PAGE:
The Koncast Episode 2: The Same Picture of Jon Konrath Every Day, Dead Malls

The second episode of The Koncast is now live.

In this episode, I talk to Jessica Anshutz about the history of The Same Picture of Jon Konrath Every Day, and dead malls of the midwest.

Here’s the direct link: http://koncast.libsyn.com/episode-2-the-same-picture-of-jon-konrath-every-day-dead-malls

Don’t forget to subscribe in iTunes here, and visit the podcast site at thekoncast.com. Also, go add us on facebook here: https://www.facebook.com/koncast/

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Introducing: The Koncast

So, I’ve got a new project that’s been brewing for a little while, and the first episode just went live.

It is called THE KONCAST.

TL;DR: thekoncast.com

It is a podcast. Yes, everyone has a podcast now. It’s something I’ve thought about for a long time. Back when I used to commute into Silicon Valley every day, I would spend 2, 3, 4 hours a day in my car, and Audible books would put me to sleep. (This one is good, though.) I got started with podcasts back when they actually involved an iPod, when cell phones were still clam-shell things that involved pressing a key four times to get one letter in a text message. I spent a lot of time listening to Adam Carolla, then Joe Rogan, finally getting hooked on Marc Maron. I liked the comedy and the people interviewed, but most of all I liked the conversation. I liked hearing people talk for an hour, liked hearing something unfold in long format, in an interview that wasn’t just morning zoo three-jokes-plug-product-done.

That’s also the reason I liked blogging, and really got into reading personal blogs ten or fifteen years ago. You got a certain insight into people by hearing their stories. I would spend hours back in the day reading a person’s LiveJournal, their long posts about their drama, or old journal-style blogs about a person’s band or home town or whatever. That stuff was awesome. But now it’s gone. People post a meme or an emoji or a selfie and move on. Nothing wrong with memes, but the life isn’t there anymore.

So I don’t read any blogs anymore, because they are all dead. Hell, I barely talk to people anymore on the phone. Other than work and parental check-ins, I think I’ve had two or three conversations on the phone this year. I used to spend entire days talking to people long distance, burning through a new MCI card, catching up with people across the country. I don’t get to do that anymore, and I wish I could.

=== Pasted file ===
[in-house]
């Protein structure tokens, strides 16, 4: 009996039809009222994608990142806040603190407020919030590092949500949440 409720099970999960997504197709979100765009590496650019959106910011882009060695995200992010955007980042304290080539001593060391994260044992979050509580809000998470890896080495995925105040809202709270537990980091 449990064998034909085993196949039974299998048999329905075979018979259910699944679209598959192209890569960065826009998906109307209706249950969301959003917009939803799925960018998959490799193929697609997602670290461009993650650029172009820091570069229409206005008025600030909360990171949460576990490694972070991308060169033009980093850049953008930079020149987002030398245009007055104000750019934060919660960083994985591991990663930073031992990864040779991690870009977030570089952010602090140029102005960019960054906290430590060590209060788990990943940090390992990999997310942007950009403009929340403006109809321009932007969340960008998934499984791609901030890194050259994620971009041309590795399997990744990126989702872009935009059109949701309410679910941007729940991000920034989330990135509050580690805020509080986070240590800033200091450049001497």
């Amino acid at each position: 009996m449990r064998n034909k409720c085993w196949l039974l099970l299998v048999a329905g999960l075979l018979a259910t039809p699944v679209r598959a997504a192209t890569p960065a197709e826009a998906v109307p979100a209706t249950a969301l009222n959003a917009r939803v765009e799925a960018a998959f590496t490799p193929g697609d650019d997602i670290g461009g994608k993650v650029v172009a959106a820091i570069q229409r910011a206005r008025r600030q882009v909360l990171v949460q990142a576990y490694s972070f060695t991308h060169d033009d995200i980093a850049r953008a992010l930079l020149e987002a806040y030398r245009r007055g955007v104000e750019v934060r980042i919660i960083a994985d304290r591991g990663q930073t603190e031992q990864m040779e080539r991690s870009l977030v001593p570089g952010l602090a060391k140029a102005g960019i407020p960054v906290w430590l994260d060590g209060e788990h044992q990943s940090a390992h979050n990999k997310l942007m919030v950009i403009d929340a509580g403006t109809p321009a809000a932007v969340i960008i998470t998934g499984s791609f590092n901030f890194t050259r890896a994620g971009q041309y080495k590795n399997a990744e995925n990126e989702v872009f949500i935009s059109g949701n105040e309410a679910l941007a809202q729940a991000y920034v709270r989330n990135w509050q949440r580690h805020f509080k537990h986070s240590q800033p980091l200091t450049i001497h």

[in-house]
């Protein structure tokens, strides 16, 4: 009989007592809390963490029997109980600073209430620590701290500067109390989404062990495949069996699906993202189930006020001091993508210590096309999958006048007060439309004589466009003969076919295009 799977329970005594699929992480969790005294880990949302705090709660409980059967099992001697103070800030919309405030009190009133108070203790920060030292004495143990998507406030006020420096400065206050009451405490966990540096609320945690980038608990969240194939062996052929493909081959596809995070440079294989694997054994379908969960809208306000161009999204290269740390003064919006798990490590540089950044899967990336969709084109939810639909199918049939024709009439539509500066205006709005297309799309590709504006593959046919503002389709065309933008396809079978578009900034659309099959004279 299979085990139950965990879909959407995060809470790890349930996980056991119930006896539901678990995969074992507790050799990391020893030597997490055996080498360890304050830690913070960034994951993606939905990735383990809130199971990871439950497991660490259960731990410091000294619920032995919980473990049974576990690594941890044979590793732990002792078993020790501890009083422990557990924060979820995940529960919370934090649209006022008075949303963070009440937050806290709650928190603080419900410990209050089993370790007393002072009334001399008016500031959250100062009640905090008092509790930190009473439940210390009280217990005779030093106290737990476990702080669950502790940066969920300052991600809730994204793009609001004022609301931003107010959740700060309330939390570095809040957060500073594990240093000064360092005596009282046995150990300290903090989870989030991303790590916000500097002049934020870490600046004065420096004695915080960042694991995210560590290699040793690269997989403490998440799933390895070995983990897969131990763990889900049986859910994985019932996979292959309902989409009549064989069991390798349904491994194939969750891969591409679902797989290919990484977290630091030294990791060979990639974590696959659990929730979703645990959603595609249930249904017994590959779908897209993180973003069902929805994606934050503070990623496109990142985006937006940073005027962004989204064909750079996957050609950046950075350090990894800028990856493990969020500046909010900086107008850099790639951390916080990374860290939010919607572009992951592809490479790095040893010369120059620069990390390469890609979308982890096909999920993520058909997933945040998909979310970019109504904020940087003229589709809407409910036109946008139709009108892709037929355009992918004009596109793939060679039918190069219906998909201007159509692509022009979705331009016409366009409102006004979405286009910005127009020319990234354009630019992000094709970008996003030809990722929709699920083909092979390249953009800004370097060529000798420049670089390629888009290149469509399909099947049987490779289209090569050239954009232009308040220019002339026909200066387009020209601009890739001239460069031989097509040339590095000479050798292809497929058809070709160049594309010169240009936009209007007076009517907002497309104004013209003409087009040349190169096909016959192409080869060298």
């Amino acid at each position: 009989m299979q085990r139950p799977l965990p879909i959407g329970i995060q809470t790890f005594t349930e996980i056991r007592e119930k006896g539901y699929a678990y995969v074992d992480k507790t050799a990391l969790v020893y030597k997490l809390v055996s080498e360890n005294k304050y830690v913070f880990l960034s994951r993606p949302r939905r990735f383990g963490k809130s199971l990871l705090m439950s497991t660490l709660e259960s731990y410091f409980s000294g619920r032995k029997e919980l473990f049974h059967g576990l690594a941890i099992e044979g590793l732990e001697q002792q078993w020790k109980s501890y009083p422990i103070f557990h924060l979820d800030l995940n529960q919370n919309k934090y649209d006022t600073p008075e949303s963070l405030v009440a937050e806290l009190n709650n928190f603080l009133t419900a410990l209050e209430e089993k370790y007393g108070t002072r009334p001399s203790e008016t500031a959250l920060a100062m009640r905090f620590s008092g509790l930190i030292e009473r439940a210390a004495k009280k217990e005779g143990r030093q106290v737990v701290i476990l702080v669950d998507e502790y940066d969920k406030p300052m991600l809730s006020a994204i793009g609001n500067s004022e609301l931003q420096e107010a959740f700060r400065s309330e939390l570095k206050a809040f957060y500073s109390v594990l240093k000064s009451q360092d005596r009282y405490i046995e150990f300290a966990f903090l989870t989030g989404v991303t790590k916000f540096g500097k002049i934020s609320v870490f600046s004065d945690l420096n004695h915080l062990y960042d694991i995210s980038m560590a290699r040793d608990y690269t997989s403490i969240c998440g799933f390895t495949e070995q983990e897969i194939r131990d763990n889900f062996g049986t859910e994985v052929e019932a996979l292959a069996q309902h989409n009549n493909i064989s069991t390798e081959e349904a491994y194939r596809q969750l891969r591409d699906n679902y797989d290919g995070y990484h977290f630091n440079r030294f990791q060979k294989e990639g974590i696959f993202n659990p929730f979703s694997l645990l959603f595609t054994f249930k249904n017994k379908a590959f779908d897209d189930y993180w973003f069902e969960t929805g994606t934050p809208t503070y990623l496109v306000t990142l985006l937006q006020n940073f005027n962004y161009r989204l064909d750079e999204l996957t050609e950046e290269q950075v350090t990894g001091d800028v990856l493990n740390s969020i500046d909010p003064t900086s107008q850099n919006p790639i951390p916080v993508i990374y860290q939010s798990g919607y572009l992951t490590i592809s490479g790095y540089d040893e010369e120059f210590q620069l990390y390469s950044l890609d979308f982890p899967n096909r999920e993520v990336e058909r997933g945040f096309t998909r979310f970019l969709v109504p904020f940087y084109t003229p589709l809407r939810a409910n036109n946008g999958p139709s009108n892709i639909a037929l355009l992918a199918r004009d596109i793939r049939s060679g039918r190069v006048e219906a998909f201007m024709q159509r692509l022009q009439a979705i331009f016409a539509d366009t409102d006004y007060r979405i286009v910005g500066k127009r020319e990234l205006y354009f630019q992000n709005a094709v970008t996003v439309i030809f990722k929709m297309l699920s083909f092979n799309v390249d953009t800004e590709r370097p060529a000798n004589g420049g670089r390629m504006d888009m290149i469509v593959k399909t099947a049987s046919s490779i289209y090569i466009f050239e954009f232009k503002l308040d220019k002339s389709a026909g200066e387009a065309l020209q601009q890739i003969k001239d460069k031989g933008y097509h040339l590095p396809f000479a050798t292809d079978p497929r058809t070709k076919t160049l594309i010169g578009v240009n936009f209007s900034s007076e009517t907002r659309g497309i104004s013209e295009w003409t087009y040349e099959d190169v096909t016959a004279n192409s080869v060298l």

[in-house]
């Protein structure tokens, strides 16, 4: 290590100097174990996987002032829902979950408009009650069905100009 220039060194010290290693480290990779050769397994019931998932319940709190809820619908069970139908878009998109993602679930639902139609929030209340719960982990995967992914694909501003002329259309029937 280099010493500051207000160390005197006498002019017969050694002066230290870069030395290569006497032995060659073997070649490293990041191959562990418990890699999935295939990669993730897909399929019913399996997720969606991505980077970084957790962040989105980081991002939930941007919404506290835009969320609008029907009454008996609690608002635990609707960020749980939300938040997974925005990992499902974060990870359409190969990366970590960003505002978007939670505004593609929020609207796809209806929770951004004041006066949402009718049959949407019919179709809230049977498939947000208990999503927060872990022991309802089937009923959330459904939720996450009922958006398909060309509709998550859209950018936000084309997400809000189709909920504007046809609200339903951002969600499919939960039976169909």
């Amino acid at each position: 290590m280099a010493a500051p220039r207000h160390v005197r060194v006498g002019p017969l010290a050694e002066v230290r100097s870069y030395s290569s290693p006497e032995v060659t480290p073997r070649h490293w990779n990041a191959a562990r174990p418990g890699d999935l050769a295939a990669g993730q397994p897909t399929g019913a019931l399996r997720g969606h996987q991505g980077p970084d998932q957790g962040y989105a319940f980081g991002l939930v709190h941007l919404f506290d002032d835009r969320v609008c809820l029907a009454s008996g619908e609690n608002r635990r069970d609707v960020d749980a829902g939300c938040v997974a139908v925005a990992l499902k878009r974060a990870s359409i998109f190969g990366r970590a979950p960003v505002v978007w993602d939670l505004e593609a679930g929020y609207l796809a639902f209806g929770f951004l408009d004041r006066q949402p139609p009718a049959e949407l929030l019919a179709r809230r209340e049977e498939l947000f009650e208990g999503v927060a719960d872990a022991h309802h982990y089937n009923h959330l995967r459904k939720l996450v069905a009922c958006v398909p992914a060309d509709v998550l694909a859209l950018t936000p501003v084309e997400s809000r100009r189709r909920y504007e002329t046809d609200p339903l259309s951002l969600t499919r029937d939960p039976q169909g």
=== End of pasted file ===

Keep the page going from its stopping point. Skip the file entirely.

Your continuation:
So, a few things clicked together recently. First, I was on Hangin’ With Old Lew, which is a podcast that an old writing buddy Joshua Citrak does. Even though we both live in the bay area, we’ve only been hanging out virtually, clicking ‘like’ on various posts or whatever, but his podcast pulled me into the studio so we could spend some time talking shit. And that was a lot of fun, something I wanted to do more.

Second, I saw the movie Uncle Howard. It’s by Aaron Brookner, about his uncle Howard Brookner, who shot a movie about William S. Burroughs back in the late 70s/early 80s. Howard Brookner died of AIDS in 1989, and Aaron barely knew him or his background, since he was just a kid then. So he went back a few years ago to restore this film (I did the Kickstarter for this, which was great) and in the course of this work, he found a treasure trove of old artifacts in the Burroughs bunker in New York: VHS tapes, audio recordings, pictures, reels of old film, notes. It contained tons of shots of the Lower East Side in the Seventies, video of Zappa and Warhol and everyone from the Beat movement, audio tapes of Ginsberg rambling on in restaurants, tons and tons of documentation.

And that is something I wish I had more of. I think about how I could have been taping ideas onto cassettes, how I have almost no pictures of the Nineties, how I owned a camcorder and never recorded my first reading in Boston. And I save emails, but nobody emails anymore. When it is 2027 and I’m thinking back to the then-to-be-dead Facebook era and the people I knew, how will I remember them? What will be left?

Also, I had a bunch of Amazon credits from my rewards Visa card burning a hole in my pocket, and really want to buy some expensive gear.

So, podcast. I will be talking to other writers, bloggers, musicians, whoever has a story or wants to ramble on with me about the past or about writing or anything else. I’ve got the gear to record two people in person, but I’ve also got a setup to record people remotely over the computer. Me and John Sheppard are going to belt out a bunch of these, and I’ve also recorded one with Jessica Anshutz, with more planned. A few people are in the pipeline. The plan is to go biweekly, the first and the fifteenth of the month. I don’t know how long I’ll do this or how much of a time sink it will become, but it has been fun so far.

THE DETAILS:

Go to thekoncast.com (also known as http://koncast.libsyn.com)

The first episode is with John Sheppard, where we talk about zines, the early history of Paragraph Line Books, how we met, and the birth of self-publishing: http://koncast.libsyn.com/episode-1-zines-paragraph-line-and-why-we-write

You can listen to them in a player on those web pages, or click the download link to get an MP3 and then play it at your leisure with whatever program.

The easiest way to handle that automatically is to subscribe to the podcast in iTunes. You can do that here.